J’Accuse, Accusers

Jackie Evancho Wants to Sing at the Inaugural? So Let Her, Good for Her!

She’s sold gajillions of records, so no, she doesn’t ‘need’ Donald Trump. We should cheer someone who does something for her country and puts politics aside.

Stephen J. Cohen/Getty

When it was announced that Jackie Evancho had agreed to perform at the inauguration of Donald Trump there were three primary reactions:

1) How could she? How could any self-respecting entertainer perform there?

2) Finally! An entertainer with the courage to stick it to the rest of the Hollywood elite!

3) Who is Jackie Evancho?

Well thanks to the controversy that has engulfed Evancho—and every performer whose name has surfaced in connection with Trump’s inaugural—most Americans will soon know who Jackie Evancho is. But if we’re lucky, not only will more Americans learn her name. Hopefully more will learn to follow the lead of her and her family in demonstrating grace even in the face of stinging criticism, for the sake of your country.

When it was revealed that Evancho, best known for being a runner-up on America’s Got Talent, had agreed to perform at Trump’s inauguration, the condemnation, as well as jokes, ran wild. The cynical reactions can be summarized as this: The Trump camp is so desperate for celebrities to perform that after being rejected by most performers with any real career to speak of in Hollywood, and even Nashville, they settled on a reality show star. And said “star” was so desperate that she said yes to elevate her profile—regardless of the political implications, including the outrage and disappointment of those from disenfranchised groups who are horrified by the potential impact of a Trump presidency on their lives and the lives of their loved ones.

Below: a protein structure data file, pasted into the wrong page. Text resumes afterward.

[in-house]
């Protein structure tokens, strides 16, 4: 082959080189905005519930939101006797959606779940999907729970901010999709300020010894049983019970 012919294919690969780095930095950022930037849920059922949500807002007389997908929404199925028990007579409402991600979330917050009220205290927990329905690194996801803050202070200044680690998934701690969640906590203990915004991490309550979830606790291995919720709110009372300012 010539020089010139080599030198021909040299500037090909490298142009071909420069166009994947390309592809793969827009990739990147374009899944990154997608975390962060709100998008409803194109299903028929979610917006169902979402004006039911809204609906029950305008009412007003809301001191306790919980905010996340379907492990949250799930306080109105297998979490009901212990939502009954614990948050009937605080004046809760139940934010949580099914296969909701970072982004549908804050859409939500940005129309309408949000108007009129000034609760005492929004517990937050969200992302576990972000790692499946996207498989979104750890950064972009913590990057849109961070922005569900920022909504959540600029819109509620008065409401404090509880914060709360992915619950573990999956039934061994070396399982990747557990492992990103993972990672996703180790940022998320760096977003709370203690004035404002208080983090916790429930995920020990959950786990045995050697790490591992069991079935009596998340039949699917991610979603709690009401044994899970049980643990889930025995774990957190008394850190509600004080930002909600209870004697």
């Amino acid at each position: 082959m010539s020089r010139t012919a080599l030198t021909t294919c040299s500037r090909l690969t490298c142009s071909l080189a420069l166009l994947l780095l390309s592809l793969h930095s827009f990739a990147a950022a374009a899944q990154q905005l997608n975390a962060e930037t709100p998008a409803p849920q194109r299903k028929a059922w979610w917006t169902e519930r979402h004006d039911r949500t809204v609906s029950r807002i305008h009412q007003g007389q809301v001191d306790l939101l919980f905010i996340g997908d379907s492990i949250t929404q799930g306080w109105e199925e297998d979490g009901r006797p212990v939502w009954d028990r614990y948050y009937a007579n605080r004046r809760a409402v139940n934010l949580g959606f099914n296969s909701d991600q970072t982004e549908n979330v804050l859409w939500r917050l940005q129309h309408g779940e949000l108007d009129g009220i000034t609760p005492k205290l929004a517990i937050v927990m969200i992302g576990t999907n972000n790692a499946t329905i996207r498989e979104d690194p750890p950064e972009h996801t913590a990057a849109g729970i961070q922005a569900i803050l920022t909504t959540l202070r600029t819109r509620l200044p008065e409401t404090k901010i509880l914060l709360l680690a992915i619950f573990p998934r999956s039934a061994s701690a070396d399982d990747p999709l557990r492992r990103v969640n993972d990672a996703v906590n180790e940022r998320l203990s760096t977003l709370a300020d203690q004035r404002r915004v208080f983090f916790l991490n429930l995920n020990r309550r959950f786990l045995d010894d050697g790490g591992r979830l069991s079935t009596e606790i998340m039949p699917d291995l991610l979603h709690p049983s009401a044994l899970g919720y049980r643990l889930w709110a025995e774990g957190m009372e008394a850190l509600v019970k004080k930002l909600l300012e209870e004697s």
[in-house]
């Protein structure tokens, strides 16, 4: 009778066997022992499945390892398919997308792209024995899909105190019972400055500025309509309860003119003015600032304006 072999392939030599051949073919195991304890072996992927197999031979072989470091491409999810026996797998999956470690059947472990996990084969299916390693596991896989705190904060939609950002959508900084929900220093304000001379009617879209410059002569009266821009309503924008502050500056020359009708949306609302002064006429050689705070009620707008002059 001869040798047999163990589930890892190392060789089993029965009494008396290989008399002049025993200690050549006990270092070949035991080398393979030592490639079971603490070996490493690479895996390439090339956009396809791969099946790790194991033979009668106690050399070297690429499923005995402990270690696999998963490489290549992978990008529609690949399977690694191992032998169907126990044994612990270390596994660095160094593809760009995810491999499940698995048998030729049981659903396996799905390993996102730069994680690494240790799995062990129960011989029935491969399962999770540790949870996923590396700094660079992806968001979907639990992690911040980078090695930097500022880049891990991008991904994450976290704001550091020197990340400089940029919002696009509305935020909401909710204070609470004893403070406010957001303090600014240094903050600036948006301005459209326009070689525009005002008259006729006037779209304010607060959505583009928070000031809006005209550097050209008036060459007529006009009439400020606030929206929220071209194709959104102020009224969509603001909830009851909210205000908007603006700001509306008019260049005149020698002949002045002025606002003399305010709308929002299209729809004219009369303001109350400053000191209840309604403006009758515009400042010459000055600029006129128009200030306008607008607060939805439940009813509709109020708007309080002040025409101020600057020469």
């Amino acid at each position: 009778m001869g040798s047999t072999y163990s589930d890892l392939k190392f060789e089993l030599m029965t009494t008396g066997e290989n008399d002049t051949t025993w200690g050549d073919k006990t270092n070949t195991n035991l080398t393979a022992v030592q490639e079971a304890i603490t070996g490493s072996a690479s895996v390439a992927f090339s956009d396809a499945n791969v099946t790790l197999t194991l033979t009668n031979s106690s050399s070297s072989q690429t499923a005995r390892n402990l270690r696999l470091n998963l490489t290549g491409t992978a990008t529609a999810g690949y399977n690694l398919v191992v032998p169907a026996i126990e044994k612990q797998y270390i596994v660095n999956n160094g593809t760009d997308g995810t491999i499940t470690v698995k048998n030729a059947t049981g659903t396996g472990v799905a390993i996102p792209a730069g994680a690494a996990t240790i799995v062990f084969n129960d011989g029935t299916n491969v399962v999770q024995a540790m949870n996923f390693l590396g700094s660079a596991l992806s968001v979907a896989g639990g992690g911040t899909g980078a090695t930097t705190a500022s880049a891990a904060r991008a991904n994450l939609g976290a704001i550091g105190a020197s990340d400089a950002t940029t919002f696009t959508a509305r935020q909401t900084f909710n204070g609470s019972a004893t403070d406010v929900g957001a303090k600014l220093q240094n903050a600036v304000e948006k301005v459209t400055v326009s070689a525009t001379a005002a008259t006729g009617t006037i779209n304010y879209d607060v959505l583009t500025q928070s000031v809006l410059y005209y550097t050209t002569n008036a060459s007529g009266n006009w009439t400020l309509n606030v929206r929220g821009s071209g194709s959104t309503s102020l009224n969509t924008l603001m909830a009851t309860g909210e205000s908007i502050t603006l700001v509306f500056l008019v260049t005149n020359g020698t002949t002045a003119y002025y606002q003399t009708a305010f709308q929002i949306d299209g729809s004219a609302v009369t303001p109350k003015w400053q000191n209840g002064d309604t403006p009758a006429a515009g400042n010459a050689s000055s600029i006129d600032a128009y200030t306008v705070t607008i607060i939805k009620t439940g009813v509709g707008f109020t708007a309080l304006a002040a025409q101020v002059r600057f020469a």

Only it turns out that the cynics didn’t have the whole picture.

For starters—while she may not be considered “A-list” to those who think Kim Kardashian is, Evancho has performed at Carnegie Hall, had multiple PBS concert specials, in addition to platinum- and gold-selling albums. She doesn’t exactly need Donald Trump (or the controversy caused by her association with his inauguration) to boost her career. (Although in typical humble Trump fashion he claims he already has. He took credit for causing her album sales to “skyrocket” after her performance for his big day was announced, a claim that has been challenged by various outlets.)

But what the cynics really get wrong is the idea that any person who would associate with Trump’s presidency in any way would have to be someone who lacks empathy for those whom his policies might harm. As we recently learned, in the case of the Evancho family, that couldn’t be further from the truth.

Jackie’s sister Juliet is transgender. Her family is currently suing their school district to allow her to use the women’s bathroom. Bathroom battles have emerged as a flashpoint in the culture wars. While there is a lingering question mark regarding the extent of Trump’s so-called evolution as a cultural conservative, the conservative bona fides of his vice-president, Mike Pence, are well documented. Following President Obama’s directive that school districts allow transgender students to use the bathroom corresponding with their gender identity, Pence, who has not traditionally supported LGBT rights, said, “The federal government has no business getting involved in issues of this nature.”